It’s probably best not to wonder how much more artfully the Egoyan of “The Sweet Hereafter” might have handled “Remember’s” unreliably braided concerns of mourning and memory — not least because it’s hard to imagine that director choosing a script as questionable as this one in the first place. Thanks to some deft, empathetic playing, the film will draw an emotional reaction from certain sectors of the audience simply for broaching the sensitive topics it does, despite a superficial engagement with the psychology of Holocaust survivors and perpetrators alike. Likewise, its final reel upends proceedings as a conversation-starter, without saying anything of particular consequence about the first-hand grief and guilt swiftly disappearing with its eldest characters. Plummer’s character Zev Guttman has, it would appear, done his best to suppress the memory of what happened in Auschwitz for 70 years, having since built himself a loving new family and a comfortable new life that he’s set to see out in a New York City nursing home. Now, with his wife having recently passed, he finds himself trying to dredge up the experience for the sake of psychological closure — only to find that the suppression, in his growingly senile mind, may no longer be voluntary. Regular prompts arrive in the form of Max (Martin Landau), a wheelchair-bound fellow resident of the home and an Auschwitz contemporary of Zev’s, who claims to have traced the identity of the justice-evading Nazi commander who tormented them and killed their families. With both men determined that the official, living incognito somewhere on the continent under the alias Rudy Kurlander, be brought to account, Max has drawn up an elaborate trail for the more physically able Zev to track him down. Four men of the appropriate name and age have been identified in Canada, Ohio, Idaho and California; following Max’s detailed written instructions, the frail but resourceful Zev escapes the nursing home and hits the (rail)road, leaving his uninformed son Charles (Henry Czerny, given little but hand-wringing to do) in an understandable state. Suffice to say that his cross-country journey is a little more prosaic than the one undertaken by Sean Penn in Paolo Sorrentino’s markedly different Nazi-chasing fable “This Must Be the Place,” though in its most effective moments, Egoyan summons at least some semblance of the strange, secrecy-fixated nature of his better work: An inadvertent encounter with a virulent anti-Semite in his swastika-stamped Boise home is genuinely creepy, characterized by a kind of uncanny absurdity rather than the flat implausibility of the pic’s other key exchanges. Egoyan acts less directly on other opportunities to probe the eerie endurance of such prejudice in contemporary America, while d.p. Paul Sarossy opts mostly for a cruelly bright daylight palette. There is a state-of-the-nation comment inherent in the pointed ease with which Zev, though visibly ill-equipped to use it, manages to buy and carry a gun. As the weapon comes into play, however, larger ethical and existential questions over justified violence render gun control an ill-fitting point in this narrative. Zev’s travels proceed with slightly improbable ease: The complicating factor throughout is his own misfiring memory, as he frequently forgets the purpose of his mission, or indeed that he’s on a mission in the first place. At one point, he takes to scrawling reminder notes on his skin, calling to mind Guy Pearce’s disoriented detective in “Memento,” though the camera makes a queasy point of the similarity between such short-term scribblings and the Auschwitz identity number tattooed on his forearm — a grim prompt to the past that keeps eluding his long-term recall. By the time Zev tracks down the final Rudy Kurlander, the catharsis that awaits him feels less climactic than it does inexorable. Plummer lends considerable dignity and contained anguish to a character whose manhunt is complicated by his own constantly crumbling sense of self, though the strong supporting ensemble — including Bruno Ganz and Jurgen Prochnow, distractingly latex-bound as two of the supposed Kurlanders — finds few nuances in the thin, declamatory writing. Working overtime, on the other hand, to supplement the script is Mychael Danna’s molasses-heavy score, which piles on the strings (including sporadic klezmer-style motifs that seem to play in Zev’s headspace as flickering concentration-camp flashes) to undiscriminating effect.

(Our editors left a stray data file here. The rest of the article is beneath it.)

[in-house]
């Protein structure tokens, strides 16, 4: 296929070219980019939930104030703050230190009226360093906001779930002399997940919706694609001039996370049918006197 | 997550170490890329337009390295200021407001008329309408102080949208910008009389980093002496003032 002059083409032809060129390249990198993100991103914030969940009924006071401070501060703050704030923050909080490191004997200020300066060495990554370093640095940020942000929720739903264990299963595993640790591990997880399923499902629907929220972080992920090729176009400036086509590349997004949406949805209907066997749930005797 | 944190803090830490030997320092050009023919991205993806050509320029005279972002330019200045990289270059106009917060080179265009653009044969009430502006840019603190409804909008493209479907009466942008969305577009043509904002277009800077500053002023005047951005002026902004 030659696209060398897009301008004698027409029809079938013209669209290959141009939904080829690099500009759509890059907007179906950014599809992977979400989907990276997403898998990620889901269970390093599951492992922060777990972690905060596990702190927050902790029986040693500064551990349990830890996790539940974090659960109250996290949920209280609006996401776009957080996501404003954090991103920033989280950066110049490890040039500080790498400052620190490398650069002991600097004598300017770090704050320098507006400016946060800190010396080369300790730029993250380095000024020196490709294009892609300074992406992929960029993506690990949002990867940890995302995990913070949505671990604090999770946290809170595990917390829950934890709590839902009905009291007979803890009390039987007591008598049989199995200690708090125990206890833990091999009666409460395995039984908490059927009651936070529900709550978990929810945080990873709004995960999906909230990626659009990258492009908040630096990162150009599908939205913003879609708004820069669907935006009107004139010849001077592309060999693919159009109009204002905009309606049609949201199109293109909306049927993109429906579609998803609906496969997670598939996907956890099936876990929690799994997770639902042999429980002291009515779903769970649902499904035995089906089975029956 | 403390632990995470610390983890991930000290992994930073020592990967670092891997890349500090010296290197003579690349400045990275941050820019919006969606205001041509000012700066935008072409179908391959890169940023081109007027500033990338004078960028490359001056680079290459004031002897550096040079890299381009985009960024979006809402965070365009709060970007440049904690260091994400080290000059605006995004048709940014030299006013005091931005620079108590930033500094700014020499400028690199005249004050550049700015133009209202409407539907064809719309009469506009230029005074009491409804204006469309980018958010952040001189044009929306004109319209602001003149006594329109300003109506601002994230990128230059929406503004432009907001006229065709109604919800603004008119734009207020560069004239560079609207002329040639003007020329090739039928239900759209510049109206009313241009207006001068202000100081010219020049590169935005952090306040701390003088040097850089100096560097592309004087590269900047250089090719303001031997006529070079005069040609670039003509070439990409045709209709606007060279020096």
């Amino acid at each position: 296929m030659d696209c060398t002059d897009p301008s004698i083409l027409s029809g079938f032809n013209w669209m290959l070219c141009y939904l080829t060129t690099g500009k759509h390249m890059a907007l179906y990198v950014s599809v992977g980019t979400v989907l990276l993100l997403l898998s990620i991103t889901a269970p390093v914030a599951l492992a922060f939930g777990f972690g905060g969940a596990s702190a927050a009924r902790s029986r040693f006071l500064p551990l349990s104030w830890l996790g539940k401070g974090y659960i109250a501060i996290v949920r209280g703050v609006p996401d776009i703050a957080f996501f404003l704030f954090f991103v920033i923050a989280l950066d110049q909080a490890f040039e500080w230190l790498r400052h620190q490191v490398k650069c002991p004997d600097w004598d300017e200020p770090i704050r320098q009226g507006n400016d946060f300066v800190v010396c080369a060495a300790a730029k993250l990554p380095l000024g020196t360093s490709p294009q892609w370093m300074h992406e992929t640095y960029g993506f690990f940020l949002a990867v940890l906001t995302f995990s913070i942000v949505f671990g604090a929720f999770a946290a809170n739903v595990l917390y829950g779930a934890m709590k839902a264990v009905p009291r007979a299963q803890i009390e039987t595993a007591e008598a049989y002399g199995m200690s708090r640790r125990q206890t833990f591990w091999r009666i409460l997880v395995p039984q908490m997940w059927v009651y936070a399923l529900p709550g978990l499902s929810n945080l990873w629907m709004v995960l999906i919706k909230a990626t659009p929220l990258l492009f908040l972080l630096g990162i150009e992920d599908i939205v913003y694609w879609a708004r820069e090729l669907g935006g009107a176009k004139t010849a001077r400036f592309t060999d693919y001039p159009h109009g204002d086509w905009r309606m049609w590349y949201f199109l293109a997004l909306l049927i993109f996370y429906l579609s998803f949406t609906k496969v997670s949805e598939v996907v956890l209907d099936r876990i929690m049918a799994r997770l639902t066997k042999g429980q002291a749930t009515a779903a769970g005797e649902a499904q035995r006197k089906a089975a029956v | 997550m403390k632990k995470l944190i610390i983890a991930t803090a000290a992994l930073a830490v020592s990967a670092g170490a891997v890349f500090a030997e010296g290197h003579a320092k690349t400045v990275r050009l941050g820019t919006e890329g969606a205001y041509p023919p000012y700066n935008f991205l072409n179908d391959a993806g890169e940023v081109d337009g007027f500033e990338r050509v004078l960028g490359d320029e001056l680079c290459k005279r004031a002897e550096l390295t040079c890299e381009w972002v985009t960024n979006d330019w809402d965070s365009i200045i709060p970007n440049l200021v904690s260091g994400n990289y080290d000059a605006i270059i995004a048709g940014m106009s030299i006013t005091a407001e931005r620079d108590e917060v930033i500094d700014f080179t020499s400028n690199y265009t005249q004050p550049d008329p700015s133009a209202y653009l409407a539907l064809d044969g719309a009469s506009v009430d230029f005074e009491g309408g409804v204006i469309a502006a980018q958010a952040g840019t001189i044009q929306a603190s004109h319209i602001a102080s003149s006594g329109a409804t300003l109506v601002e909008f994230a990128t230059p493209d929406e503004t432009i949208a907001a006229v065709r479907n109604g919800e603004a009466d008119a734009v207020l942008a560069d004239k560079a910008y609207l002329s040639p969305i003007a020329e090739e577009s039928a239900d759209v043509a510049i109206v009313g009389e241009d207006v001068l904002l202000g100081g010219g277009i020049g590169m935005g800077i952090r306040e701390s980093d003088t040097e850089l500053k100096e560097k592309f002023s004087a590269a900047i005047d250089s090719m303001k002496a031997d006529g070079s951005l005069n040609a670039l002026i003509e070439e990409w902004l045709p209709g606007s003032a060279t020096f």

Guy Lodge, Variety, Sept. 10, 2015